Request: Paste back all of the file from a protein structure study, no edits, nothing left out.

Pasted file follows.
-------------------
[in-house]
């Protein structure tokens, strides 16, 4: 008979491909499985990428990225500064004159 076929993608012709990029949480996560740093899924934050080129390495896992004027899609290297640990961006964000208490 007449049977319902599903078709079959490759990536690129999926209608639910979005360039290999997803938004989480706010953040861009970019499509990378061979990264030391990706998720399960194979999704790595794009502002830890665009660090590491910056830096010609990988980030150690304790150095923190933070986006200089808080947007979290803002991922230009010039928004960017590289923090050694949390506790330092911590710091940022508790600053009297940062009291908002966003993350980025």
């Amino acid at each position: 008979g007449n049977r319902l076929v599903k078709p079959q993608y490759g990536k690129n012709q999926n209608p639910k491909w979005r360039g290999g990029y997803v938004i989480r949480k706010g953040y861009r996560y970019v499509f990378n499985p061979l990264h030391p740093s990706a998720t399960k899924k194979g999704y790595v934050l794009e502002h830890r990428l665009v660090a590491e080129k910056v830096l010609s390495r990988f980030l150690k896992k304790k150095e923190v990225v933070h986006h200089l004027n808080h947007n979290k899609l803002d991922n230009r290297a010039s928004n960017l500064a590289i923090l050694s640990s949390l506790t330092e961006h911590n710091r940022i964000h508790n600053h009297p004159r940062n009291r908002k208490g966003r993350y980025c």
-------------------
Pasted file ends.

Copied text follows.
[in-house]
């Protein structure tokens, strides 16, 4: 008979491909499985990428990225500064004159 076929993608012709990029949480996560740093899924934050080129390495896992004027899609290297640990961006964000208490 007449049977319902599903078709079959490759990536690129999926209608639910979005360039290999997803938004989480706010953040861009970019499509990378061979990264030391990706998720399960194979999704790595794009502002830890665009660090590491910056830096010609990988980030150690304790150095923190933070986006200089808080947007979290803002991922230009010039928004960017590289923090050694949390506790330092911590710091940022508790600053009297940062009291908002966003993350980025």
């Amino acid at each position: 008979g007449n049977r319902l076929v599903k078709p079959q993608y490759g990536k690129n012709q999926n209608p639910k491909w979005r360039g290999g990029y997803v938004i989480r949480k706010g953040y861009r996560y970019v499509f990378n499985p061979l990264h030391p740093s990706a998720t399960k899924k194979g999704y790595v934050l794009e502002h830890r990428l665009v660090a590491e080129k910056v830096l010609s390495r990988f980030l150690k896992k304790k150095e923190v990225v933070h986006h200089l004027n808080h947007n979290k899609l803002d991922n230009r290297a010039s928004n960017l500064a590289i923090l050694s640990s949390l506790t330092e961006h911590n710091r940022i964000h508790n600053h009297p004159r940062n009291r908002k208490g966003r993350y980025c």